I would like to give a plug to the Western Canada’s biggest, and dare I say ‘other’ best winter fly-in on the frozen surface of Lac La Biche, Alberta. Started in 2010, the annual event regularly draws over 80 aircraft of all sizes and makes. From ultralights and all types of light aircraft to helicopters, light twins and multi-million dollar corporate aircraft.

Each year, Lac La Biche’s COPA Flight 165 joins forces with the Winter Festival of Speed to host car, snowmobile, motorcycle and ATV races, all on the frozen lake.  There are horse-drawn sleigh rides, axe throwing and a trapping display to enjoy. With such a full weekend guaranteed to excite anyone with a pulse, we would like to extend an invitation to COPA members to join us on the lake and see if you agree that the Lac La Biche Ice Fly-in is indeed one of Canada’s best.

The runway is approximately 4000 feet by 100 feet, and expected orientation is 13/31, with right-hand circuits on 31. Unicom is 123.20 and automated weather is available on 122.125. The location may vary, but traditionally it is three miles north of the Lac La Biche airport (CYLB).

On-ice refreshments include roasted hot dogs, doughnuts, hot chocolate and coffee and other fare from various food vendors. This year we remember flying club member ‘Trapper’ Bob Gerbrandt, who passed away suddenly in December, 2018. Gerbrandt, who would always have his furs on display, wood-roasted a pig at last year’s Ice Fly-in. In memoriam, we plan another pig roast on Saturday afternoon.

Club member ‘Trapper’ Bob Gerbrandt, in whose memory another pig roast is being held.


COPA Flight 165 encourages all aviation enthusiast to attend this year’s event Feb. 23-34, 2019 to see why we think this is Canada’s ‘other’ Best Winter Fly-in.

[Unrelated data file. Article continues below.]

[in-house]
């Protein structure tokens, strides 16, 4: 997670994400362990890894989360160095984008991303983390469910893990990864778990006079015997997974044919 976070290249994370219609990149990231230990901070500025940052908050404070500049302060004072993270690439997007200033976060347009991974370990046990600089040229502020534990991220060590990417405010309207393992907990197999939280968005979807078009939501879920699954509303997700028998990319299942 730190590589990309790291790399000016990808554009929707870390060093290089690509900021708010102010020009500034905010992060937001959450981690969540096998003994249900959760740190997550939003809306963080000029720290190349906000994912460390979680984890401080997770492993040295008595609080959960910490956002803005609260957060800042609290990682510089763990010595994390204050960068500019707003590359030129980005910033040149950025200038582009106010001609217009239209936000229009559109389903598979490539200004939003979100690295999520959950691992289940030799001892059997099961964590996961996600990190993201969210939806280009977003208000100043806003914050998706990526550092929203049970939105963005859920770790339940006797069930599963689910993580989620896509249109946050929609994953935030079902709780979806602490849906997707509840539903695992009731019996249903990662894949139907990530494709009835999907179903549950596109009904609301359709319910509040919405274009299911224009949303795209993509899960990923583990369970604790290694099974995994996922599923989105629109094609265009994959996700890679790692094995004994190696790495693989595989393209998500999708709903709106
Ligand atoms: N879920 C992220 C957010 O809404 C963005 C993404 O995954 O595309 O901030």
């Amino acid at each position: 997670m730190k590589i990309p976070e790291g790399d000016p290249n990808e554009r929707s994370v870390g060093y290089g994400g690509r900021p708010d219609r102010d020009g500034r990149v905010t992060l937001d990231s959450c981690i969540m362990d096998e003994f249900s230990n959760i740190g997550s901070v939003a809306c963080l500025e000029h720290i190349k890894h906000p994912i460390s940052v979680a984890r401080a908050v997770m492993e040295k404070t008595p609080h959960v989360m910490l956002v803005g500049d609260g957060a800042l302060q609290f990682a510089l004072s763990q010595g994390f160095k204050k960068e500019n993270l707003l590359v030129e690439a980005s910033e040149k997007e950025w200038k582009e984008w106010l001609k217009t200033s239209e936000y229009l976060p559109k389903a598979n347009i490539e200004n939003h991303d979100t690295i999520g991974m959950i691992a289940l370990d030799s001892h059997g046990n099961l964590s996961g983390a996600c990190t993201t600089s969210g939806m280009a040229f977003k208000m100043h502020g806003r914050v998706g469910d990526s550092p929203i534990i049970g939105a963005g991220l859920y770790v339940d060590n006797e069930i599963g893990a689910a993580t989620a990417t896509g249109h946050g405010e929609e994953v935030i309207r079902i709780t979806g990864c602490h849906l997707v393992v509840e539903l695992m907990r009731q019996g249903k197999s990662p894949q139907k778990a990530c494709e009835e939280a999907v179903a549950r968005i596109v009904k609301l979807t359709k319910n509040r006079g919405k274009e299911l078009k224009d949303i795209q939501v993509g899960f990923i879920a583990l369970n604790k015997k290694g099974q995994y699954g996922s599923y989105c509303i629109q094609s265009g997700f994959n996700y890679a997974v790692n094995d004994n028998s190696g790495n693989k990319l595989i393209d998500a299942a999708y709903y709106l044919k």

Check our flying club’s website for updates/conditions.

Contributed by Ken Zachkewich for COPA Flight 165. Photos courtesy of Stacey Skyrpan.

Whelen Buys LoPresti Aviation

Whelen Engineering, a U.S. company well known as a manufacturer of aircraft navigation lights, has acquired LoPresti Aviation, another U.S. company that is best known for their speed mods, especially for Mooneys and Pipers.

LoPresti was the first to use high-intensity discharge (HID) technology to develop landing and taxi lights as accessories to go with their speed mods. Their HID market eventually expanded into the corporate jet sector. As LED technology became cheaper, LoPresti also began developing lights using the newer technology.

LoPresti’s speed mod business is included in the deal with Whelen.

The new company is now known as Whelen Aerospace Technologies or WAT, but the LoPresti brand will remain.

In addition to speed mods and aircraft lighting products, Whelen manufactures lighting products for the automotive sector as well as ‘mass notification systems’, or sirens that are typically used at schools when a lock-down is underway, or as tsunami warning devices.

“WAT enables both companies to combine resources and deliver distinct technologies to the market,” says Whelen president and CEO George Whelen.

“Through WAT, we will strengthen our portfolio in aircraft lighting applications and composite structures. This acquisition will be highly beneficial to OEMs, as well as to the end user,” said Tyler Wheeler, LoPresti Aviation CEO. “Maintaining the highest level of customer service is the highest priority for us as we continue growing as one.” Tyler will join Whelen Aerospace Technologies as CEO.

LoPresti, which was founded in 1991, will continue operating at its Sebastian, Florida location. Whelen Aerospace Technologies will be headquartered in Chester, Connecticut, where Whelen was founded in 1952.